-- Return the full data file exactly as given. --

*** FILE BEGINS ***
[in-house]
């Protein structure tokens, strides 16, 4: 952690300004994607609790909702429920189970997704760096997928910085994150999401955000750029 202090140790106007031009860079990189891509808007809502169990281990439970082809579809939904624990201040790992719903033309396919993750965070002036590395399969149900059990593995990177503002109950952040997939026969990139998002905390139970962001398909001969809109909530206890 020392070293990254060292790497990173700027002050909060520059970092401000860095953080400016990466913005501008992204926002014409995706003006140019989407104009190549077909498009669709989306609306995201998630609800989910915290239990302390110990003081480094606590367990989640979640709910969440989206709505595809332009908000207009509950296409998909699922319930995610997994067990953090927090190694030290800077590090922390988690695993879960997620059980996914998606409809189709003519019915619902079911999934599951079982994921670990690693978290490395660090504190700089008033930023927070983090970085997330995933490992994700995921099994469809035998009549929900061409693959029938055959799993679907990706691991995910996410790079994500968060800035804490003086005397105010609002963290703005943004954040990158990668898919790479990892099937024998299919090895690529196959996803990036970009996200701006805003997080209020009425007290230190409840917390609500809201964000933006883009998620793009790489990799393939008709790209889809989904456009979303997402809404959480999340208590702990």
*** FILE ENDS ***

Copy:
[in-house]
């Protein structure tokens, strides 16, 4: 952690300004994607609790909702429920189970997704760096997928910085994150999401955000750029 202090140790106007031009860079990189891509808007809502169990281990439970082809579809939904624990201040790992719903033309396919993750965070002036590395399969149900059990593995990177503002109950952040997939026969990139998002905390139970962001398909001969809109909530206890 020392070293990254060292790497990173700027002050909060520059970092401000860095953080400016990466913005501008992204926002014409995706003006140019989407104009190549077909498009669709989306609306995201998630609800989910915290239990302390110990003081480094606590367990989640979640709910969440989206709505595809332009908000207009509950296409998909699922319930995610997994067990953090927090190694030290800077590090922390988690695993879960997620059980996914998606409809189709003519019915619902079911999934599951079982994921670990690693978290490395660090504190700089008033930023927070983090970085997330995933490992994700995921099994469809035998009549929900061409693959029938055959799993679907990706691991995910996410790079994500968060800035804490003086005397105010609002963290703005943004954040990158990668898919790479990892099937024998299919090895690529196959996803990036970009996200701006805003997080209020009425007290230190409840917390609500809201964000933006883009998620793009790489990799393939008709790209889809989904456009979303997402809404959480999340208590702990």